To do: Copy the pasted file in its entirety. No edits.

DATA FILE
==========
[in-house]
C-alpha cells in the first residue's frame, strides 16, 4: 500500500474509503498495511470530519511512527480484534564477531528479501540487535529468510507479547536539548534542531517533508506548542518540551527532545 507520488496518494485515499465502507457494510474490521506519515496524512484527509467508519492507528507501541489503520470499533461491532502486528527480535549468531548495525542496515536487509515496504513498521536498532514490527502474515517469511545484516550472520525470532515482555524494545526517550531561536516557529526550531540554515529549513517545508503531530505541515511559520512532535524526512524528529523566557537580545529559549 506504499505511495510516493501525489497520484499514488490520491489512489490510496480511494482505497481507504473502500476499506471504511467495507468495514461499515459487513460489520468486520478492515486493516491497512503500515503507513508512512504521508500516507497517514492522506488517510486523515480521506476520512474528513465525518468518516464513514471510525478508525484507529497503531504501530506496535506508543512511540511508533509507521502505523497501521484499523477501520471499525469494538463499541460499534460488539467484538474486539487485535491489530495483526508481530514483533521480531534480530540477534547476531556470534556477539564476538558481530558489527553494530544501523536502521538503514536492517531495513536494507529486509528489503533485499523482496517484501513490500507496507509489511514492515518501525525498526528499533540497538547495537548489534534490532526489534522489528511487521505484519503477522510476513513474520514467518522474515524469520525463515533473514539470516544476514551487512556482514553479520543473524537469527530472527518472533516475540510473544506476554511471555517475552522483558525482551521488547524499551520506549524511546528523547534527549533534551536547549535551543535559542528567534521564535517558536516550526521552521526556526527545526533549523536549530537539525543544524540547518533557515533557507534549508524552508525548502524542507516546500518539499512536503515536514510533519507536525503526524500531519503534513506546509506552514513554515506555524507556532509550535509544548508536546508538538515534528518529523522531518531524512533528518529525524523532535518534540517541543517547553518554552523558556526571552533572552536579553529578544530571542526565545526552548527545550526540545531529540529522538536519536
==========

[in-house]
C-alpha cells in the first residue's frame, strides 16, 4: 500500500474509503498495511470530519511512527480484534564477531528479501540487535529468510507479547536539548534542531517533508506548542518540551527532545 507520488496518494485515499465502507457494510474490521506519515496524512484527509467508519492507528507501541489503520470499533461491532502486528527480535549468531548495525542496515536487509515496504513498521536498532514490527502474515517469511545484516550472520525470532515482555524494545526517550531561536516557529526550531540554515529549513517545508503531530505541515511559520512532535524526512524528529523566557537580545529559549 506504499505511495510516493501525489497520484499514488490520491489512489490510496480511494482505497481507504473502500476499506471504511467495507468495514461499515459487513460489520468486520478492515486493516491497512503500515503507513508512512504521508500516507497517514492522506488517510486523515480521506476520512474528513465525518468518516464513514471510525478508525484507529497503531504501530506496535506508543512511540511508533509507521502505523497501521484499523477501520471499525469494538463499541460499534460488539467484538474486539487485535491489530495483526508481530514483533521480531534480530540477534547476531556470534556477539564476538558481530558489527553494530544501523536502521538503514536492517531495513536494507529486509528489503533485499523482496517484501513490500507496507509489511514492515518501525525498526528499533540497538547495537548489534534490532526489534522489528511487521505484519503477522510476513513474520514467518522474515524469520525463515533473514539470516544476514551487512556482514553479520543473524537469527530472527518472533516475540510473544506476554511471555517475552522483558525482551521488547524499551520506549524511546528523547534527549533534551536547549535551543535559542528567534521564535517558536516550526521552521526556526527545526533549523536549530537539525543544524540547518533557515533557507534549508524552508525548502524542507516546500518539499512536503515536514510533519507536525503526524500531519503534513506546509506552514513554515506555524507556532509550535509544548508536546508538538515534528518529523522531518531524512533528518529525524523532535518534540517541543517547553518554552523558556526571552533572552536579553529578544530571542526565545526552548527545550526540545531529540529522538536519536